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Google is launching huge crackdown on popular YouTube trick that could alter your viewing experience

Google is launching huge crackdown on popular YouTube trick that could alter your viewing experience

Your days of blocking ads could be behind you.

Adverts on YouTube can sometimes feel like the most annoying thing in the world - whether you're on your phone or on a smart TV, having your video interrupted is never much fun.

For a long time, people have been using ad-blocking apps to game the system - there are countless on the market and plenty of them can help with YouTube ads.

However, Google has announced that it's launching a bit of a crackdown on exactly this sort of app, in an attempt to stop people from finding ways around the monetization of YouTube.

Krongkaew / Getty
Krongkaew / Getty

In a statement on Google's support page, Rob from TeamYouTube said: "We’re strengthening our enforcement on third-party apps that violate YouTube’s Terms of Service, specifically ad-blocking apps. Viewers who are using these third-party apps may experience buffering issues or see the error 'The following content is not available on this app' when trying to watch a video."

If you see that error message, then, you might want to check if your ad-blocker of choice is proving a bit of a spanner in the works.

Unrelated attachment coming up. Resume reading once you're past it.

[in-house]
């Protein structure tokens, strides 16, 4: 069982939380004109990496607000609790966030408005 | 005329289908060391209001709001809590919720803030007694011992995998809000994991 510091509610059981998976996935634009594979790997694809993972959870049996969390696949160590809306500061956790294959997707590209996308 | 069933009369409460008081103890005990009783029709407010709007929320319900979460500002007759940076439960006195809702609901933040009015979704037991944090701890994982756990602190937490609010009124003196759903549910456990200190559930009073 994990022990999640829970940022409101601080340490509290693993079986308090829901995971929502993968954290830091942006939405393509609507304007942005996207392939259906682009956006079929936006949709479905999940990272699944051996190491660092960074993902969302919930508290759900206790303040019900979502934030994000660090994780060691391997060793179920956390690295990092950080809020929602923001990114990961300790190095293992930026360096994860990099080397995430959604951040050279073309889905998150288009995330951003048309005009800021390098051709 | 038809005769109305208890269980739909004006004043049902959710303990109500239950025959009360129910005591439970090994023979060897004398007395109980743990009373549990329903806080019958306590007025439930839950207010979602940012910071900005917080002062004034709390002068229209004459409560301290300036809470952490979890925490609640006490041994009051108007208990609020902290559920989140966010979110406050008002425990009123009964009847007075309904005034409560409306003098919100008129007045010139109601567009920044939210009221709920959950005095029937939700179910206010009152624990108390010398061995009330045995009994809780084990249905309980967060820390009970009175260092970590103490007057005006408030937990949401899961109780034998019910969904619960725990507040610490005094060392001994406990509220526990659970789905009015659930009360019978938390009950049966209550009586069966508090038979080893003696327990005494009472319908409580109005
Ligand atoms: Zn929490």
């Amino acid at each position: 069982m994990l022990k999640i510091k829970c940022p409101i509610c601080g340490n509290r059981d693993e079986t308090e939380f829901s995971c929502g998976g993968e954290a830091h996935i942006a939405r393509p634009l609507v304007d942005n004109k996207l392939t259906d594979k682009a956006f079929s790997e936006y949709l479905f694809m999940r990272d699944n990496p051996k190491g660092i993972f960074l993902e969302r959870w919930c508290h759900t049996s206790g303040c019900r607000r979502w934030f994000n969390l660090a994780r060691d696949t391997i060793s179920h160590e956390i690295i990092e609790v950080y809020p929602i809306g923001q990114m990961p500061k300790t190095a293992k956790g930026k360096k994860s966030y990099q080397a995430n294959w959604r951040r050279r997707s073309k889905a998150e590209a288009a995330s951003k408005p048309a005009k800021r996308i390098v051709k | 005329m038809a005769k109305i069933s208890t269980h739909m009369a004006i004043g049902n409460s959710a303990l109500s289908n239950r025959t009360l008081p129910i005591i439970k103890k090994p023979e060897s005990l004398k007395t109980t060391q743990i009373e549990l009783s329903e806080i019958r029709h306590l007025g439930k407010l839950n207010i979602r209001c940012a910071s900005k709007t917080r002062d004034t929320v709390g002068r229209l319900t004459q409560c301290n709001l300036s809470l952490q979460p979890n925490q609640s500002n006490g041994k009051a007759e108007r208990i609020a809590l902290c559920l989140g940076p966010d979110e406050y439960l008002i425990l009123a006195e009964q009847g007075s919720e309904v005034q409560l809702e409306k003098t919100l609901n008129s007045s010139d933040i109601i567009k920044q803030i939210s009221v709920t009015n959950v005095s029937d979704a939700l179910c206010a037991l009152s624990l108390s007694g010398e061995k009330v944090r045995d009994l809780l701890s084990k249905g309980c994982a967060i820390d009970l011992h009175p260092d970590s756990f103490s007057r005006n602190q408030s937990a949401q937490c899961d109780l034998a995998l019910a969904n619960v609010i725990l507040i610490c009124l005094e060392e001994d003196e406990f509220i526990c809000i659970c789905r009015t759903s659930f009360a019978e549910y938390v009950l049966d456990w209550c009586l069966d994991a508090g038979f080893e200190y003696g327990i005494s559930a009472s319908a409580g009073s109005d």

Still, while that might sound annoying, there is more context given a little later, with Rob explaining: "We want to emphasize that our terms don’t allow third-party apps to turn off ads because that prevents the creator from being rewarded for viewership, and Ads on YouTube help support creators and let billions of people around the world use the streaming service."

So, in theory at least, if you block ads on a video, the creator of that video doesn't get any sort of reward for the view you've given them, since ad revenue is how videos generate money.

As it turns out, Google actually launched this crusade against ad-blockers back in 2023, so this might suggest it's struggling to make major headway.

SOPA Images / Contributor / Getty
SOPA Images / Contributor / Getty

After all, there are probably plenty of people out there who aren't too fussed about the consequences, so long as they don't have to deal with interrupting adverts.

Google's ultimate aim here, of course, is to have users either sit and watch adverts or even sign up for YouTube Premium, its membership programme which instantly gets rid of all ads on the platform.

YouTube Premium also unlocks a bunch of other features like the ability to download videos for offline viewing, but it comes at a monthly cost of $14 or £12, which some people might see as pretty steep.

It's certainly comparable to the price of paying for access to a streaming service like Prime Video or Netflix. But then again, younger generations increasingly watch YouTube content just like they would traditional TV shows, so it could well be worth it to some.

Featured Image Credit: Anadolu / Contributor / SOPA Images / Contributor / Getty